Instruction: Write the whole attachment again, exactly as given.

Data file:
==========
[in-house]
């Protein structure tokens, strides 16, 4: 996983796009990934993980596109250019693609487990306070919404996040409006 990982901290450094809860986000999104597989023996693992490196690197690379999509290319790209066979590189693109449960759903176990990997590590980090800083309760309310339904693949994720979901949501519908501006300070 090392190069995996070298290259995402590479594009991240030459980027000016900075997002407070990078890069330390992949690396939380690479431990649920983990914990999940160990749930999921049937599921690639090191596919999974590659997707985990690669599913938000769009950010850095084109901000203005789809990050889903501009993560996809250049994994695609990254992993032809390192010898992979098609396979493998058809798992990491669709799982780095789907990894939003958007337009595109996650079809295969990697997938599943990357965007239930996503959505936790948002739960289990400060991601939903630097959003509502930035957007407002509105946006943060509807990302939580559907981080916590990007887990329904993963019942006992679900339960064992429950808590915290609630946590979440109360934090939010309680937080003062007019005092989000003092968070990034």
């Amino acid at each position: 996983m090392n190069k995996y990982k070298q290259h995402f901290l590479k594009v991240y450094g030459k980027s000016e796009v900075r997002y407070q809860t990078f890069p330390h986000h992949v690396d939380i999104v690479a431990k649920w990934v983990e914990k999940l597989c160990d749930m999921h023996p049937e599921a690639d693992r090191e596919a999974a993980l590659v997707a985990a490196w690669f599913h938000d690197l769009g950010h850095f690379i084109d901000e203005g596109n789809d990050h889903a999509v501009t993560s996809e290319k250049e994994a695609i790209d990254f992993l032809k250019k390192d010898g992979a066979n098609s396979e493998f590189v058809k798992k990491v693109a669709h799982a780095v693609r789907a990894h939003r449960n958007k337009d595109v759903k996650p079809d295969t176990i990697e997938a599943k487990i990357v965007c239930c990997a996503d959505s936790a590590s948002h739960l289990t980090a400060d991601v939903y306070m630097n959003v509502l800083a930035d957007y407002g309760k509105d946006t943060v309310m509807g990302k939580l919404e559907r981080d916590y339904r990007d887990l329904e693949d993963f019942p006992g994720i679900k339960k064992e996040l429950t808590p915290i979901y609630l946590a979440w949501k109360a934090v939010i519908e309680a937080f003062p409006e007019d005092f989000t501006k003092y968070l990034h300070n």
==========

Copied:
[in-house]
């Protein structure tokens, strides 16, 4: 996983796009990934993980596109250019693609487990306070919404996040409006 990982901290450094809860986000999104597989023996693992490196690197690379999509290319790209066979590189693109449960759903176990990997590590980090800083309760309310339904693949994720979901949501519908501006300070 090392190069995996070298290259995402590479594009991240030459980027000016900075997002407070990078890069330390992949690396939380690479431990649920983990914990999940160990749930999921049937599921690639090191596919999974590659997707985990690669599913938000769009950010850095084109901000203005789809990050889903501009993560996809250049994994695609990254992993032809390192010898992979098609396979493998058809798992990491669709799982780095789907990894939003958007337009595109996650079809295969990697997938599943990357965007239930996503959505936790948002739960289990400060991601939903630097959003509502930035957007407002509105946006943060509807990302939580559907981080916590990007887990329904993963019942006992679900339960064992429950808590915290609630946590979440109360934090939010309680937080003062007019005092989000003092968070990034």
């Amino acid at each position: 996983m090392n190069k995996y990982k070298q290259h995402f901290l590479k594009v991240y450094g030459k980027s000016e796009v900075r997002y407070q809860t990078f890069p330390h986000h992949v690396d939380i999104v690479a431990k649920w990934v983990e914990k999940l597989c160990d749930m999921h023996p049937e599921a690639d693992r090191e596919a999974a993980l590659v997707a985990a490196w690669f599913h938000d690197l769009g950010h850095f690379i084109d901000e203005g596109n789809d990050h889903a999509v501009t993560s996809e290319k250049e994994a695609i790209d990254f992993l032809k250019k390192d010898g992979a066979n098609s396979e493998f590189v058809k798992k990491v693109a669709h799982a780095v693609r789907a990894h939003r449960n958007k337009d595109v759903k996650p079809d295969t176990i990697e997938a599943k487990i990357v965007c239930c990997a996503d959505s936790a590590s948002h739960l289990t980090a400060d991601v939903y306070m630097n959003v509502l800083a930035d957007y407002g309760k509105d946006t943060v309310m509807g990302k939580l919404e559907r981080d916590y339904r990007d887990l329904e693949d993963f019942p006992g994720i679900k339960k064992e996040l429950t808590p915290i979901y609630l946590a979440w949501k109360a934090v939010i519908e309680a937080f003062p409006e007019d005092f989000t501006k003092y968070l990034h300070n």